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The Tent House pays tribute to the historical nature of its locality.

The Architectural Response Is A Duel Concept Pairing An Operable Insulated Box For Cooler Months That Allows Habitation To A Tent

The tent roof serves as a ‘fly roof’ above the insulated roof and takes the brunt of the heat load. The void between the two roof elements allows for a simple stack ventilation process. The varied pitches of the tent roof maximise winter sun penetration and protects the east, west and southern exposures. The choice of dark grounding colours for the box forms a contrast against the white tent and supporting structure. A relationship between the two is nevertheless achieved through subtle shaping of the box – rounding the corners of the building and cabinetry, and expressed CHS columns.

The Brief Called For A 4 Bedroom Family Dwelling With A Central Open Plan Living And Kitchen Space

As the doors slide open the forest wall becomes an architectural element.

The Journey To The House Continues From The Street Via A Winding Bush Track Through The Forest

Two primary architectural elements; shelter and security, are tested within this proposition. A dual mode of habitat is achieved – an enclosed and sheltered mode, and the other open and expansive allowing the occupants a direct relationship to their natural surroundings. The building ultimately provides a spatial opportunity that flexes between an interior and an exterior condition at the users’ discretion.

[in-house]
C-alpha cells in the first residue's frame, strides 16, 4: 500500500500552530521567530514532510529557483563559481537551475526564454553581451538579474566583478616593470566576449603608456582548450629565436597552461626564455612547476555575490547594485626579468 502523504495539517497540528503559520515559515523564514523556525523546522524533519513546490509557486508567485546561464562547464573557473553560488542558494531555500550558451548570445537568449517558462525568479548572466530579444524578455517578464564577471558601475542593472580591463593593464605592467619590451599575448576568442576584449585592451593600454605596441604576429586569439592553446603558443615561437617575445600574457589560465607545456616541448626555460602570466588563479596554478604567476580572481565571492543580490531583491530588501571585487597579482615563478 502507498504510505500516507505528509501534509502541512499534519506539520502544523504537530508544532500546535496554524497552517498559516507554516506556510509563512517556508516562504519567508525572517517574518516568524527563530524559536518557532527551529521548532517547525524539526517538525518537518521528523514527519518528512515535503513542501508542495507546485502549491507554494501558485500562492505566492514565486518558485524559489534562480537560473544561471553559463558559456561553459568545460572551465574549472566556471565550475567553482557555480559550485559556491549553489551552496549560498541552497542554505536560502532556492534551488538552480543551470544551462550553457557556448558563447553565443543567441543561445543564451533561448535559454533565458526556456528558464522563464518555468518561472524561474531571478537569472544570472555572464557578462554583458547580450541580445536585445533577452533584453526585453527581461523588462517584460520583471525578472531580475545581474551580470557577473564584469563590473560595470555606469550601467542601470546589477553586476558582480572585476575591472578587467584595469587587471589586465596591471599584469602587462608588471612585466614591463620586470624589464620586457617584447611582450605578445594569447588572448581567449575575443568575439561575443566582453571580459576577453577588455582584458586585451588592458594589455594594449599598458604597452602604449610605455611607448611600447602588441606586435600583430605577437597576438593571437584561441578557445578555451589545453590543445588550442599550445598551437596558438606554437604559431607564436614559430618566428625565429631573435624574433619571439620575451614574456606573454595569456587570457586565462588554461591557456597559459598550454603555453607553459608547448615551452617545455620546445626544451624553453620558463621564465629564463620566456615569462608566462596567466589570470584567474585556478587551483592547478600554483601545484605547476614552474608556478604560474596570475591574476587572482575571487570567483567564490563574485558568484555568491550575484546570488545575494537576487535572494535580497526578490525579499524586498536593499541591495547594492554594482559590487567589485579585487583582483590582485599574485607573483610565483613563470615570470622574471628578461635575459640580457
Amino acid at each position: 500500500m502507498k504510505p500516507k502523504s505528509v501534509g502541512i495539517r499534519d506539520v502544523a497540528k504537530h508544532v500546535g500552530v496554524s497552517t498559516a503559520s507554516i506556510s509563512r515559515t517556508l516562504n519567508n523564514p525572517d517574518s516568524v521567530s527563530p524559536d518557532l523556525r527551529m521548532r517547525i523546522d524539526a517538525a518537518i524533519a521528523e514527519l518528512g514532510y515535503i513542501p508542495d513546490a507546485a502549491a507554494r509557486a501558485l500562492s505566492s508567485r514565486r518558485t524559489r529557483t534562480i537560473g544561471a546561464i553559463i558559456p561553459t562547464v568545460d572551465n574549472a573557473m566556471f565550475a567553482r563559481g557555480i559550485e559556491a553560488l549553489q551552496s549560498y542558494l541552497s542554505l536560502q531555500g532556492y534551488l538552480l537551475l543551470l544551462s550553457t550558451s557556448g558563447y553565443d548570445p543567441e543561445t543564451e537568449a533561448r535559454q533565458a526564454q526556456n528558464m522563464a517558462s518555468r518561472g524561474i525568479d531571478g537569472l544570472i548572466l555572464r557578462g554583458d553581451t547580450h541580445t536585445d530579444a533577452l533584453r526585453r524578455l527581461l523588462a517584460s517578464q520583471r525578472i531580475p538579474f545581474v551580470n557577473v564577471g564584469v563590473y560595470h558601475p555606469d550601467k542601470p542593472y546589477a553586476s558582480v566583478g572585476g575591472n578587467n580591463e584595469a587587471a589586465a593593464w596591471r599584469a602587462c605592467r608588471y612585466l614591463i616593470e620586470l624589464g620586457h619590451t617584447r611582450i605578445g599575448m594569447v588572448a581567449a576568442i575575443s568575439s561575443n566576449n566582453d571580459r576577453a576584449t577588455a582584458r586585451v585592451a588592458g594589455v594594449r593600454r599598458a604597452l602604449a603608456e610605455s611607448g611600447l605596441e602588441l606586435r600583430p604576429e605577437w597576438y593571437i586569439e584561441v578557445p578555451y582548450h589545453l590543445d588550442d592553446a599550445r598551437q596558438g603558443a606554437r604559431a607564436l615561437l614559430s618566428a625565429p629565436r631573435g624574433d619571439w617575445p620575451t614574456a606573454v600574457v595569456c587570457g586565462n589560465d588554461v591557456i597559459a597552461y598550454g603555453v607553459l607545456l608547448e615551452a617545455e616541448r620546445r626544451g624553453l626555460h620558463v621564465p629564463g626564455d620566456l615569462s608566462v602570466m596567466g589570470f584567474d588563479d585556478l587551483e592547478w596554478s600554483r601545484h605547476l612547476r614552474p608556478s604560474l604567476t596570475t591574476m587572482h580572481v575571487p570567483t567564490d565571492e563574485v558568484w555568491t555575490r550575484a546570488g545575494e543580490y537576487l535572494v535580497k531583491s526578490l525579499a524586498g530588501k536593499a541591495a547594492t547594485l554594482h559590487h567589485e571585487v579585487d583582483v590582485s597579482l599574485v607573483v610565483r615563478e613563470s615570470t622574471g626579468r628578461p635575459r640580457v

The Pavilion Running Along The East West Contour Allows All Rooms To Enjoy The Rainforest View To The North Maximizing Winter Sola
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This deceptively small yet undeniably dynamic building allows for the owners to live simply and comfortably whilst maximizing their engagement with a very special site.

Which Acts As A Threshold Between The Constructed World And That Of The Clearing

In 2017 Tent House received the following awards:

AIA Sunshine Coast Award for Project of the Year.

AIA Queensland State Award for Residential Architecture.

AIA National Awards ‘People’s Choice’.

National “Houses” Award Commendation.

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Due To The Limited Size Of The Clearing The House Needed To Address The Full Height Of The Forest ‘wall’
The Scale And Density Of The Surrounding Forest Also Reduces Winter Sun Penetration And Ultimately Creates Its Own Micro Climate.
A Natural Wall That Contains A Broader Space Of The House Plan
Stretching It Across The Remaining Clearing And Garden.
The Choice Of Dark Grounding Colours For The Box Forms A Contrast Against The White Tent And Supporting Structure
The Tent Roof Serves As A ‘fly Roof’ Above The Insulated Roof And Takes The Brunt Of The Heat Load
The Varied Pitches Of The Tent Roof Maximise Winter Sun Penetration And Protects The East, West And Southern Exposures.
The Void Between The Two Roof Elements Allows For A Simple Stack Ventilation Process.

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Published 24 April, 2019
Photography  Christopher Frederick Jones